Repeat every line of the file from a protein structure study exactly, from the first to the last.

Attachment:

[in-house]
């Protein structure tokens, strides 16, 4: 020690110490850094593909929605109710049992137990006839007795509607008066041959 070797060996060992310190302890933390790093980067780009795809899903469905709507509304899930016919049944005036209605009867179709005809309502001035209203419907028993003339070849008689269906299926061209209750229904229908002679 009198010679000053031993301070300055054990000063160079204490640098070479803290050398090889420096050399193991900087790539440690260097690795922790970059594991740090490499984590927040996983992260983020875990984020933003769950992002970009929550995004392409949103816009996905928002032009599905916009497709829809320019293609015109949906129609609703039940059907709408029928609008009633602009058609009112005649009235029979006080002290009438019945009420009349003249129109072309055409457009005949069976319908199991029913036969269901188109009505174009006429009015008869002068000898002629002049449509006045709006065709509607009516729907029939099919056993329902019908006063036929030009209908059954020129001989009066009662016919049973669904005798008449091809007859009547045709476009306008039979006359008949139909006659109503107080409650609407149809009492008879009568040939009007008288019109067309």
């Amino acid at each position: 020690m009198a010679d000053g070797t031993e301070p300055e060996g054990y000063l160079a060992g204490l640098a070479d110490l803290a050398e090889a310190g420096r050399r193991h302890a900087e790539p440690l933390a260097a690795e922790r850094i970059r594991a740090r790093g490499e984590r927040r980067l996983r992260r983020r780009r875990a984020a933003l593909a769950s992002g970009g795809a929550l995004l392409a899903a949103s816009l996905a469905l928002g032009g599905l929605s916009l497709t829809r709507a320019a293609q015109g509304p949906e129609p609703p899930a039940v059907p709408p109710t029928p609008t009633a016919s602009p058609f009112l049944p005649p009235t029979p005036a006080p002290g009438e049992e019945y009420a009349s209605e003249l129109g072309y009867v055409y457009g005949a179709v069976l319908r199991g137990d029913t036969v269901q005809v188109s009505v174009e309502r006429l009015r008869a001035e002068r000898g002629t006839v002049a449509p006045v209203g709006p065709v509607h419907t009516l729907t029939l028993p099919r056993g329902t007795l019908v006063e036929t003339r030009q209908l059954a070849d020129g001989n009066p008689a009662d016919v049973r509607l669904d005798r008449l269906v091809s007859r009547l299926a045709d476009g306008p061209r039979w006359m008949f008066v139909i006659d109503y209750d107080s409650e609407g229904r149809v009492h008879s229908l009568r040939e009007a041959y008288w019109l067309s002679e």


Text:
[in-house]
């Protein structure tokens, strides 16, 4: 020690110490850094593909929605109710049992137990006839007795509607008066041959 070797060996060992310190302890933390790093980067780009795809899903469905709507509304899930016919049944005036209605009867179709005809309502001035209203419907028993003339070849008689269906299926061209209750229904229908002679 009198010679000053031993301070300055054990000063160079204490640098070479803290050398090889420096050399193991900087790539440690260097690795922790970059594991740090490499984590927040996983992260983020875990984020933003769950992002970009929550995004392409949103816009996905928002032009599905916009497709829809320019293609015109949906129609609703039940059907709408029928609008009633602009058609009112005649009235029979006080002290009438019945009420009349003249129109072309055409457009005949069976319908199991029913036969269901188109009505174009006429009015008869002068000898002629002049449509006045709006065709509607009516729907029939099919056993329902019908006063036929030009209908059954020129001989009066009662016919049973669904005798008449091809007859009547045709476009306008039979006359008949139909006659109503107080409650609407149809009492008879009568040939009007008288019109067309």
């Amino acid at each position: 020690m009198a010679d000053g070797t031993e301070p300055e060996g054990y000063l160079a060992g204490l640098a070479d110490l803290a050398e090889a310190g420096r050399r193991h302890a900087e790539p440690l933390a260097a690795e922790r850094i970059r594991a740090r790093g490499e984590r927040r980067l996983r992260r983020r780009r875990a984020a933003l593909a769950s992002g970009g795809a929550l995004l392409a899903a949103s816009l996905a469905l928002g032009g599905l929605s916009l497709t829809r709507a320019a293609q015109g509304p949906e129609p609703p899930a039940v059907p709408p109710t029928p609008t009633a016919s602009p058609f009112l049944p005649p009235t029979p005036a006080p002290g009438e049992e019945y009420a009349s209605e003249l129109g072309y009867v055409y457009g005949a179709v069976l319908r199991g137990d029913t036969v269901q005809v188109s009505v174009e309502r006429l009015r008869a001035e002068r000898g002629t006839v002049a449509p006045v209203g709006p065709v509607h419907t009516l729907t029939l028993p099919r056993g329902t007795l019908v006063e036929t003339r030009q209908l059954a070849d020129g001989n009066p008689a009662d016919v049973r509607l669904d005798r008449l269906v091809s007859r009547l299926a045709d476009g306008p061209r039979w006359m008949f008066v139909i006659d109503y209750d107080s409650e609407g229904r149809v009492h008879s229908l009568r040939e009007a041959y008288w019109l067309s002679e």